Jobs are hard to come by in the refugee camps. Their sewing provides an income, which enables the women to buy groceries and clothes to meet their basic needs. It also helps return some small measure of control over their destiny. One young woman was under pressure to marry against her wishes, but she was ultimately able to refuse because she was supporting the family through her sewing.

Laila, 20, had 15 out of 17 members of her family killed back in Tula Toli. For her, the sewing work makes it possible to buy basic necessities. “I really wanted a machine. [with the income from sewing] I can purchase things in the market,” she explained. “If the gas runs out, I can refill it. Without the machine, I couldn’t do any of this. With this machine, I can do some business and progress. That is why I wanted the machine so much.”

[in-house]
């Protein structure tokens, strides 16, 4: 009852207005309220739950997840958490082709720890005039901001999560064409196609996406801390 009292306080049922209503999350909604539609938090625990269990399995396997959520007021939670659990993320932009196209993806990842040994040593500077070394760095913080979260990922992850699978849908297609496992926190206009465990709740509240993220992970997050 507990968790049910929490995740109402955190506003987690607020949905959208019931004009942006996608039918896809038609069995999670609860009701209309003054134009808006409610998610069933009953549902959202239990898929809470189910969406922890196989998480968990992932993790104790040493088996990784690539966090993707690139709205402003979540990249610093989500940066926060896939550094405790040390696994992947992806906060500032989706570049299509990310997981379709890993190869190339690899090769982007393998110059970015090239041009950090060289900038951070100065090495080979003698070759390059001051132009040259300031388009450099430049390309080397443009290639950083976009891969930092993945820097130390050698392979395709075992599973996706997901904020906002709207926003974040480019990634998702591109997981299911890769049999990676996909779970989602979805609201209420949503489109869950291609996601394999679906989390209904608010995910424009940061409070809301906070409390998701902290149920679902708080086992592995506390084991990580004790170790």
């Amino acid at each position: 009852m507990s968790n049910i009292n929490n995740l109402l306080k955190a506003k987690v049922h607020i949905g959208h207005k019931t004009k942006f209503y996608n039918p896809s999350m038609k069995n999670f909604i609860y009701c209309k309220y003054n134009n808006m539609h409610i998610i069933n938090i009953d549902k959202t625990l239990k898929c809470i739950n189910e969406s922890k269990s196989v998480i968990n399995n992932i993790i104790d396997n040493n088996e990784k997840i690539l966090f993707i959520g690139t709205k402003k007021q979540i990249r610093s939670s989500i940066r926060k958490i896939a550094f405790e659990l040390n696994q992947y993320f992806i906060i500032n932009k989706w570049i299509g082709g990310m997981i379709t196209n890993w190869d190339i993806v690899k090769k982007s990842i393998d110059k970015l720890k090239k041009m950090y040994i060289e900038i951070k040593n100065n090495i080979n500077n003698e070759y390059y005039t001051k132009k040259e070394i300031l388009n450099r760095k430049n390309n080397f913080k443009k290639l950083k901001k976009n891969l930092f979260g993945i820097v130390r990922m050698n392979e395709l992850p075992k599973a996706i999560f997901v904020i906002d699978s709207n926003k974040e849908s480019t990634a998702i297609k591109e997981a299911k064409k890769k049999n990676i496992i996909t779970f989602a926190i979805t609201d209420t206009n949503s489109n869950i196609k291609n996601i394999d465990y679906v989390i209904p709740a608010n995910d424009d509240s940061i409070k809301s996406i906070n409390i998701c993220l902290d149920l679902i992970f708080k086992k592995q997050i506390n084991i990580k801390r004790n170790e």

The UN has described the Rohingya Muslim community in Myanmar as one of the most persecuted minorities in the world. Almost 700,000 Rohingya people have had to risk their lives, fleeing persecution, rape, abuse, and destruction of their homes, following a brutal military crackdown in Myanmar. Many of the victims fled to neighboring Bangladesh, where they reside in refugee camps near Cox’s Bazar.

Many of those arriving at the camps are women and children who have experienced unimaginable trauma and suffering. Refugees recount being gang raped, abused, or seriously injured (including being shot) by the military in Myanmar. Many of these women have lost their children (including infants), husbands, and family members in one of the most harrowing ordeals faced in Southeast Asia to date.